I’ve been meaning to do a post on this for a while now. Here comes a long one.
On my first day of medical school, I dressed up a bit—compared to my undergrad wardrobe of t-shirt and jeans.
I think I’ll go with khakis today. And a nice top. No t-shirt. What do med students wear? I’m a med student, and I wear t-shirts. No no, that can’t be right. They’ll think I’m a slacker. Yes, I should dress up. For sure. But not too much. I can’t keep that up all year.
Apparently everyone else had the same dilemma getting dressed that morning, and had come to conclusions similar to mine.
I drove my roommate M and myself to school that day because I knew the town/campus (as I went there for undergrad too) and she was bad with directions. We got there—15 minutes early, of course—and found that we had been assigned to the same PBL group.
We got settled in our seats around the long conference table in our tutorial room and sat there mostly silently. I made my judgments about everyone around me.
Oh no, I think this is going to be a quiet group. There’s only one guy in the bunch. I haven’t heard that weird blonde guy say a word in all of orientation. That tall girl is nice. She talks a lot I think. Maybe she’ll lead group. I don’t wanna do it. Brunette chick in the corner looks angry. Maybe she’s depressed. She’s not going to last. I like this girl with the thick southern accent. She could be my best good friend.
Our tutor came in right at 9:00 with a big stack of papers in his arms. On top was a sheet of paper with our pictures and names on it. We had left the chair at the head of the table open for him.
"Someone needs to trade seats with me. I don’t sit at the head of the table. You’ll learn very quickly that I am not the leader of the discussions that go on in this room. I am here to keep you on track and help you if you need it, but you will be the ones leading discussion."
Someone switched chairs with him and the tutor sat down Indian-style in his chair. He pulled out a piece of paper and started folding it. Origami.
I thought, this cat is odd. He’s supposed to teach us and he’s straight up making paper cranes up in here. I’ve got 6 weeks with him. I hope it’s not terrible. It’s probably going to be terrible. He’s not going to teach us anything at all. This is hard. I don’t like med school. I wanna go home.
He looked at the paper with our faces on it and made mental notes of all our names. We went around the table and introduced ourselves and told the obligatory 4 facts about ourselves: where we were from, what undergrad we went to, what we majored in,and what specialty we were interested in. When it got back to our tutor, he said, “don’t get used to the seat you’re in today. I get sick of looking across the table at the same ugly mug for 6 weeks, so I’m requiring you to switch up your seats every day when you come in.”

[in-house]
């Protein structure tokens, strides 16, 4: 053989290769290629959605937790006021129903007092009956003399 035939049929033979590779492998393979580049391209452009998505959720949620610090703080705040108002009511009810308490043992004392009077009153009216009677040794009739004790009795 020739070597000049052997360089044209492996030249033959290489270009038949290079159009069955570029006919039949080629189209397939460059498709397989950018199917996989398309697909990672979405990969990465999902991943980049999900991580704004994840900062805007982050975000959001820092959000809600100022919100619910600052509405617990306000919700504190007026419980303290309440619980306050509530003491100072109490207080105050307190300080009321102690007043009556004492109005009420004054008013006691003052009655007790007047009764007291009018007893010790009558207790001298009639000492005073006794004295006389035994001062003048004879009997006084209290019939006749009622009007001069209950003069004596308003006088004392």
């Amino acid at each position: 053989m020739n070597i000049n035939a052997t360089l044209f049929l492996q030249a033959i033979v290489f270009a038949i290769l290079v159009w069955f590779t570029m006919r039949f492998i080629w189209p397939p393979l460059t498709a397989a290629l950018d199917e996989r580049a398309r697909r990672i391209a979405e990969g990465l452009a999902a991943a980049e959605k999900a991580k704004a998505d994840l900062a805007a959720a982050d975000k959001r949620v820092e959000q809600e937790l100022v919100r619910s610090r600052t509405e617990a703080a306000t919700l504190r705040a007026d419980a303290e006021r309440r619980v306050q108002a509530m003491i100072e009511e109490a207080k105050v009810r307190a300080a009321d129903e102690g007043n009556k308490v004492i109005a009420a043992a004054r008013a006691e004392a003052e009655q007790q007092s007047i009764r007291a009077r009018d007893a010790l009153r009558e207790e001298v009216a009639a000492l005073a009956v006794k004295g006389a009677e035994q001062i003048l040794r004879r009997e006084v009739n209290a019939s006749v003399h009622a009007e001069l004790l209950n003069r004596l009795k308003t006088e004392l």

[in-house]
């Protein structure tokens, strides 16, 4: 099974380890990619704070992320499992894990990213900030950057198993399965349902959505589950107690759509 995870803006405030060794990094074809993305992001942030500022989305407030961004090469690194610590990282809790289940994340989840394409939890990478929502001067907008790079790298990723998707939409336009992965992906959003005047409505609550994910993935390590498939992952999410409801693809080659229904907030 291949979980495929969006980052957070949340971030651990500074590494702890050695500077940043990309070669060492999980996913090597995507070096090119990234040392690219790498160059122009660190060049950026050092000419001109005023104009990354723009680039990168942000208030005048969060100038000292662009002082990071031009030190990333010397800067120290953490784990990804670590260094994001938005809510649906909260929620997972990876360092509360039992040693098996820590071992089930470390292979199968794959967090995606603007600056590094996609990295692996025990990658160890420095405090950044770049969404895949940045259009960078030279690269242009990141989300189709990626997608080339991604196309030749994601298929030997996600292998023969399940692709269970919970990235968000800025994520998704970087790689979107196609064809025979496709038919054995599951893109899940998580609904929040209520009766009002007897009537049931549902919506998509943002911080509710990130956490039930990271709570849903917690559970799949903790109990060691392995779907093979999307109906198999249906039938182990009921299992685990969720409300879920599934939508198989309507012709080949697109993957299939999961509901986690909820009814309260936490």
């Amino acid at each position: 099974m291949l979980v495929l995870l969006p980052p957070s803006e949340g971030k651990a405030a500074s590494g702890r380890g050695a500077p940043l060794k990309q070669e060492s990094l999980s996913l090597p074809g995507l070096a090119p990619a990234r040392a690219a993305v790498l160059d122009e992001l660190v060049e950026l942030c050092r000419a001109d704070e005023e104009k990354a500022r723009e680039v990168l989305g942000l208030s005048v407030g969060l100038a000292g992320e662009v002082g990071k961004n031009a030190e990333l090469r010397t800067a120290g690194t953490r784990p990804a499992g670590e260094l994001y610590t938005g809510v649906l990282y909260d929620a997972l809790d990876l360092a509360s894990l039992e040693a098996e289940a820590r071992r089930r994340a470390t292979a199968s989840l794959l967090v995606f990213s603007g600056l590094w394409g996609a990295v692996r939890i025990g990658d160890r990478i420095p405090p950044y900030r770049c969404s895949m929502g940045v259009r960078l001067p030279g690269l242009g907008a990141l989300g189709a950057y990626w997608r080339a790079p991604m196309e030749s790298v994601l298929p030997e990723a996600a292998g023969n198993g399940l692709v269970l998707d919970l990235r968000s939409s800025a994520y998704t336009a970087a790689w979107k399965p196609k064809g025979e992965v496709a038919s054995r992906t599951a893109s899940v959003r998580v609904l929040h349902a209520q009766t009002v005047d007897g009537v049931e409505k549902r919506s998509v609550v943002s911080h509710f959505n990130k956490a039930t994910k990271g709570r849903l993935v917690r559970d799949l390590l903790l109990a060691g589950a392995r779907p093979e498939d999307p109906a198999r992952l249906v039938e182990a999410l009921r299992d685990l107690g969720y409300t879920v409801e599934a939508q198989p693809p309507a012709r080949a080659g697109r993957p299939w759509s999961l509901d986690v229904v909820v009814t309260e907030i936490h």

I thought, what is this, third grade? We have to trade seats? Is there a nap time? I’m going to suggest a nap time. Doesn’t he know we’re all type A people who like to keep our space *just so* and we all believe that if we change anything we’ll fail?
He explained to us how group would work, what his role would be, and what he expected of us. He warned us about the huge volumes of material that would soon be thrown our way, and added “I hope you’ve already bought all the books on your list, because if you get 2 days behind, you’ll never catch up.” Enter panic mode for me. My cell bio book had not come in yet. I figured I’d just borrow my roommate’s book if I had to. Finally my tutor said “we always take a 15 minute snack and bathroom break at about 10:30.”
Again I let my mind wander.
Yay! Snack Time! Potty Break! Is there a recess? When’s lunch? Do I get lunch, or are med students expected to never eat? There really should be a nap time here.
And then, after all the orientation crap, the discussions about how group would work, the introductions, the half-hearted “make sure you take care of yourself and don’t get too stressed out” spiel, and the break, it was time to get a syllabus. My school called it a study guide, but make no mistake, it was a syllabus. The tutor plopped down a chunk of paper in front of me. I flipped through. The pages were numbered. Flip to the last page. Flip. Flip. Flip. EIGHTY-THREE PAGES?! That’s just the syllabus?! I’m going to die in medical school. I can’t handle this. Put me out of my misery now.
On went my tutor, totally ignoring the looks of panic in our eyes. “I’m going to help you guys out today and tell you what reading you should start with for our next discussion on Wednesday. After that, y’all set all the issues to discuss, and you decide on the reading.” We set reading at a solid 3 or 400 pages by Wednesday—an impossible task—and went home, likely looking quite despondent.
When I got home, I was too overwhelmed to start reading, so I went through the “study guide” and made a list of all the pages that needed to be read for each of my text books (because I’m a cross-things-off-the-list-to-feel-accomplished type gal). I ate a sad little lunch, grabbed a book, sat down on the couch, and commenced reading.
And I still haven’t stopped reading…